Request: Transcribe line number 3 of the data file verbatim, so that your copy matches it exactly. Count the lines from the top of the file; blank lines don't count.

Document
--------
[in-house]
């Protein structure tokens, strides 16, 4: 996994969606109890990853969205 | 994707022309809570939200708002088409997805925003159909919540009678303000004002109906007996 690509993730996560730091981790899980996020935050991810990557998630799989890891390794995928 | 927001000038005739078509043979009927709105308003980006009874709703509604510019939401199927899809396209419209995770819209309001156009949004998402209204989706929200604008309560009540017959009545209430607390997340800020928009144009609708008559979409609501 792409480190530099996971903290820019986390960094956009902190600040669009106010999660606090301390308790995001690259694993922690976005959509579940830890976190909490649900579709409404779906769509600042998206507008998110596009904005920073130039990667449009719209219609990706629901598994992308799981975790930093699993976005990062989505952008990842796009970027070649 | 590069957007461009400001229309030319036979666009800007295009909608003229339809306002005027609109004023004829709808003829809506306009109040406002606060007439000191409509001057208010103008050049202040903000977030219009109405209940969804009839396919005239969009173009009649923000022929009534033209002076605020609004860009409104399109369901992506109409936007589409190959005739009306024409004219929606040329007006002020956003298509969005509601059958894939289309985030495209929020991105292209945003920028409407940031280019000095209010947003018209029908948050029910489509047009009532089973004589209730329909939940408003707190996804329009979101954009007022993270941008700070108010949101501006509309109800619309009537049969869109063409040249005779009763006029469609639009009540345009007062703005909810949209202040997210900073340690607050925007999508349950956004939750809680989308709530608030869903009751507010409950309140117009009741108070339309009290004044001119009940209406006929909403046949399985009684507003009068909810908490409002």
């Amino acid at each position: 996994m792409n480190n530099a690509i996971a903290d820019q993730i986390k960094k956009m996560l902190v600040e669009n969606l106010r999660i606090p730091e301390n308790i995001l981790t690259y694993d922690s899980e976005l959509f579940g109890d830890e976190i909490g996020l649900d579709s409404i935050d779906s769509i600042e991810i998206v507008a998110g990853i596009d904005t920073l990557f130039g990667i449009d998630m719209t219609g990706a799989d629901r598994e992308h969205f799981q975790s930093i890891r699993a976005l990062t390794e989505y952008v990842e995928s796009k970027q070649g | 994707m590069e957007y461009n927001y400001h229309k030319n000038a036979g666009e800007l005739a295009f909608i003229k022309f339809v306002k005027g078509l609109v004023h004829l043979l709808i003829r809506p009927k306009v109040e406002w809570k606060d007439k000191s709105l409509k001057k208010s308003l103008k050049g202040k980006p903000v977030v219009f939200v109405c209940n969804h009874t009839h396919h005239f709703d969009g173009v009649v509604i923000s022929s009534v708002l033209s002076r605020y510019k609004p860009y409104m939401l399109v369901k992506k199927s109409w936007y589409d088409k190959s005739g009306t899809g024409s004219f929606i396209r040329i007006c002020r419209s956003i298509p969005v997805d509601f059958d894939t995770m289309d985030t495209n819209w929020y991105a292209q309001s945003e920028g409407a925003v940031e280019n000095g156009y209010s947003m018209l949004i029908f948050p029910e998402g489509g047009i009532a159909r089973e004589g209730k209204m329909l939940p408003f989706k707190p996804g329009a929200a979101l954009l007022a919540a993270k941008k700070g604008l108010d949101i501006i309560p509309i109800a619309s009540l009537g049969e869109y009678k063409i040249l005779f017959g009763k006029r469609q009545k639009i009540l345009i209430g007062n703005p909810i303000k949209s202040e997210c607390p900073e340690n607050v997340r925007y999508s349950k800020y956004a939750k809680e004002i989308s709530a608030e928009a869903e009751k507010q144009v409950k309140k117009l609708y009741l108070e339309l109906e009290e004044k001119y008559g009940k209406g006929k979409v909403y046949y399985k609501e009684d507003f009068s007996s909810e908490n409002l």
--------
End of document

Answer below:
């Amino acid at each position: 996994m792409n480190n530099a690509i996971a903290d820019q993730i986390k960094k956009m996560l902190v600040e669009n969606l106010r999660i606090p730091e301390n308790i995001l981790t690259y694993d922690s899980e976005l959509f579940g109890d830890e976190i909490g996020l649900d579709s409404i935050d779906s769509i600042e991810i998206v507008a998110g990853i596009d904005t920073l990557f130039g990667i449009d998630m719209t219609g990706a799989d629901r598994e992308h969205f799981q975790s930093i890891r699993a976005l990062t390794e989505y952008v990842e995928s796009k970027q070649g | 994707m590069e957007y461009n927001y400001h229309k030319n000038a036979g666009e800007l005739a295009f909608i003229k022309f339809v306002k005027g078509l609109v004023h004829l043979l709808i003829r809506p009927k306009v109040e406002w809570k606060d007439k000191s709105l409509k001057k208010s308003l103008k050049g202040k980006p903000v977030v219009f939200v109405c209940n969804h009874t009839h396919h005239f709703d969009g173009v009649v509604i923000s022929s009534v708002l033209s002076r605020y510019k609004p860009y409104m939401l399109v369901k992506k199927s109409w936007y589409d088409k190959s005739g009306t899809g024409s004219f929606i396209r040329i007006c002020r419209s956003i298509p969005v997805d509601f059958d894939t995770m289309d985030t495209n819209w929020y991105a292209q309001s945003e920028g409407a925003v940031e280019n000095g156009y209010s947003m018209l949004i029908f948050p029910e998402g489509g047009i009532a159909r089973e004589g209730k209204m329909l939940p408003f989706k707190p996804g329009a929200a979101l954009l007022a919540a993270k941008k700070g604008l108010d949101i501006i309560p509309i109800a619309s009540l009537g049969e869109y009678k063409i040249l005779f017959g009763k006029r469609q009545k639009i009540l345009i209430g007062n703005p909810i303000k949209s202040e997210c607390p900073e340690n607050v997340r925007y999508s349950k800020y956004a939750k809680e004002i989308s709530a608030e928009a869903e009751k507010q144009v409950k309140k117009l609708y009741l108070e339309l109906e009290e004044k001119y008559g009940k209406g006929k979409v909403y046949y399985k609501e009684d507003f009068s007996s909810e908490n409002l």